Pandemic brought readers and newspapers closer together, says editor-in-chief of El País

Spanish journalist Javier Moreno, currently editor-in-chief of newspaper El País, opened the 14th edition of the Ibero-American Colloquium on Digital Journalism. In a conversation with Rosental Alves, director and founder of the Knight Center for Journalism in the Americas, Moreno spoke about the first year of operation of the newspaper’s paywall and the impact of the COVID-19 pandemic on journalism. He also gave a piece of advice to his colleagues in Latin America: "do not despair.”

It is the second time that Moreno has been the editor-in-chief of El País, one of the most important newspapers in Spain and the world. During the first time, from 2006 to 2014, he led the unification of digital and print operations. Back in office since last year, after leading El País in Latin America for two years, the challenge now is to expand the digital subscriber base.

“What has happened is that in less than a year, in 10 or 11 months, we went from zero subscribers to more than 100,000. Of which 25% are already outside of Spain, most of them in Latin America and the United States. Well, we would have liked to have 250,000 in the first year, but 100,000 in less than eleven months, I think it's a good start. (...) We trust that in three years the newspaper will have a sufficient critical mass to definitively secure its future.”

El País’ paywall was established just over a year ago. This is the newspaper's second attempt to charge for access to news in the digital environment. In 2002, the newspaper limited the site's content for non-paying readers, but losses in audience and advertising revenue led to the paywall being suspended two years later.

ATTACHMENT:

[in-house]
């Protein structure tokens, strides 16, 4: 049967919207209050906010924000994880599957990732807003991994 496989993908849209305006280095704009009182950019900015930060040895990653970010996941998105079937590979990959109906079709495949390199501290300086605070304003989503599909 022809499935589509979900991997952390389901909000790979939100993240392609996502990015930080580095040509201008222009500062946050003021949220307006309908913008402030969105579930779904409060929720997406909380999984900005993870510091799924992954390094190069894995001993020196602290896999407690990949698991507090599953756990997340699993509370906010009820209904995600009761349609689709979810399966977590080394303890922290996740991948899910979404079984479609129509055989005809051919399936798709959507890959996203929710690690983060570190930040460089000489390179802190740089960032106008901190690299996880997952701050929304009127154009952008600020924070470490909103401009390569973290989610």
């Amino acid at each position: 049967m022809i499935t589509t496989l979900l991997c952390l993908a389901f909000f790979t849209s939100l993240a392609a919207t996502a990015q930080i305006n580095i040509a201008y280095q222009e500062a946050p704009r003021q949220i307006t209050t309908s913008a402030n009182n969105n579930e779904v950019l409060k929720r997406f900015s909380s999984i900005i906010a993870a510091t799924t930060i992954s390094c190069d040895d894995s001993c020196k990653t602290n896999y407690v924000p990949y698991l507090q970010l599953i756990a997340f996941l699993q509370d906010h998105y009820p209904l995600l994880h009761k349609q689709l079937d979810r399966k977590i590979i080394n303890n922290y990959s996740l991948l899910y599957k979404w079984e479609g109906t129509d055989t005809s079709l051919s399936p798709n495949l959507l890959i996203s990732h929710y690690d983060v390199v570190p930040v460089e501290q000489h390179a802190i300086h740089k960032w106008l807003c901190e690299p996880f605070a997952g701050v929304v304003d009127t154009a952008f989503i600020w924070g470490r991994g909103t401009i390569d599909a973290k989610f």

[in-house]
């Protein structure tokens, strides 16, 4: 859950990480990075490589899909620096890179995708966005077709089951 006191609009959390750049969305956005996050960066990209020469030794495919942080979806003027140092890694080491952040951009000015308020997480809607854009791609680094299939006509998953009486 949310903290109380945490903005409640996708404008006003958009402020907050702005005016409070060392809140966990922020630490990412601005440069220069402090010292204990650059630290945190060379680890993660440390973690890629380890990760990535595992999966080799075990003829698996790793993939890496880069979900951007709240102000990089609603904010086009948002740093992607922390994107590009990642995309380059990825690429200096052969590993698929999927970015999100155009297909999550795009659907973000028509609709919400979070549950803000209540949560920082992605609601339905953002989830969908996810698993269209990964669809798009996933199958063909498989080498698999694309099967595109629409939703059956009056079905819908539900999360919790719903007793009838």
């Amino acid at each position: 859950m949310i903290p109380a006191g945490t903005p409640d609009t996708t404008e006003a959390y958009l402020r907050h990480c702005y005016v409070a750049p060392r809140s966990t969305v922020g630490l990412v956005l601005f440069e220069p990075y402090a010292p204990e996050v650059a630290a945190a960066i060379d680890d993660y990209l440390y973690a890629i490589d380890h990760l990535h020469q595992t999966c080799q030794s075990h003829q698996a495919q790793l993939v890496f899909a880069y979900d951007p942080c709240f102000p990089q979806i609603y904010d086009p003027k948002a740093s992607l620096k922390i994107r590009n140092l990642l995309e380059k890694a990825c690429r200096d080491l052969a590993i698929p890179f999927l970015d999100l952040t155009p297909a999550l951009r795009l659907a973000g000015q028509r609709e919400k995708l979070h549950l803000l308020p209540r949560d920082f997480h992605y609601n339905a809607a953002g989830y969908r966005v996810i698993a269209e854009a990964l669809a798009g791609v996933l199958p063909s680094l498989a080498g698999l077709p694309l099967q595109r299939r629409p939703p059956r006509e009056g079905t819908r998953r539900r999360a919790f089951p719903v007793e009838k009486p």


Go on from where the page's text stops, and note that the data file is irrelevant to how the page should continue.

“In fact, El País was one of the first newspapers to impose a paywall that we had to abandon because the market was not prepared for it. (...) We have also learned, the world has learned. Readers have also assumed that if you want to maintain quality reporting, you have to pay for it," Moreno said.

In addition to the transformation of the newspaper, which became digital first, and the change in consumer behavior of readers, who began to see value in El País’ paid journalistic content, Moreno believes that the crisis caused by the COVID-19 pandemic contributed to greater need for reliable information. According to him, the newspaper's website traffic more than doubled in the first months of the pandemic.

“People needed information, they needed sites where they felt secure about the information they received. And, on the other hand, newspapers that already had a paid one when the pandemic broke out, also saw their subscriptions increase exponentially. (...) It was a very big turning point in the relationship between readers and newspapers,” Moreno said.

Rosental Alves and Javier Moreno at the 14th Ibero-American Colloquium on Digital Journalism

Rosental Alves and Javier Moreno at the 14th Ibero-American Colloquium on Digital Journalism

About Latin American journalism: ‘don't despair’

At the end of his participation in the Colloquium, Moreno left a message for journalists in Latin America regarding the future of digital journalism and the profession: “do not despair.” Before taking over El País's leadership, Moreno headed the newspaper’s operation in Latin America for two years, based in Mexico City.

“I know that sometimes there is a cognitive dissonance between what we learn, the demands of quality, the standards of how to do things well and what we find with reality. The reality of weak companies, with weak structures, that cannot sustain the journalism to which we all aspire, not to mention newspaper owners, who have interests other than journalism,” the journalist said.

Moreno said that in Latin America there is discord between what journalists understand as necessary to do their job and business structures that are often unable to accompany them in this effort “at the same level of ethical and moral demands that a newspaper business owner must have with a newspaper, which is to try to do the best possible journalism and not use the newspaper for other spurious purposes."

“So I hope and ask them not to despair, as things improve. (...) So we are going to take this from the optimistic part and trust that increasing awareness also reaches Latin American businessmen and journalism companies that allow us to do the journalism we want.”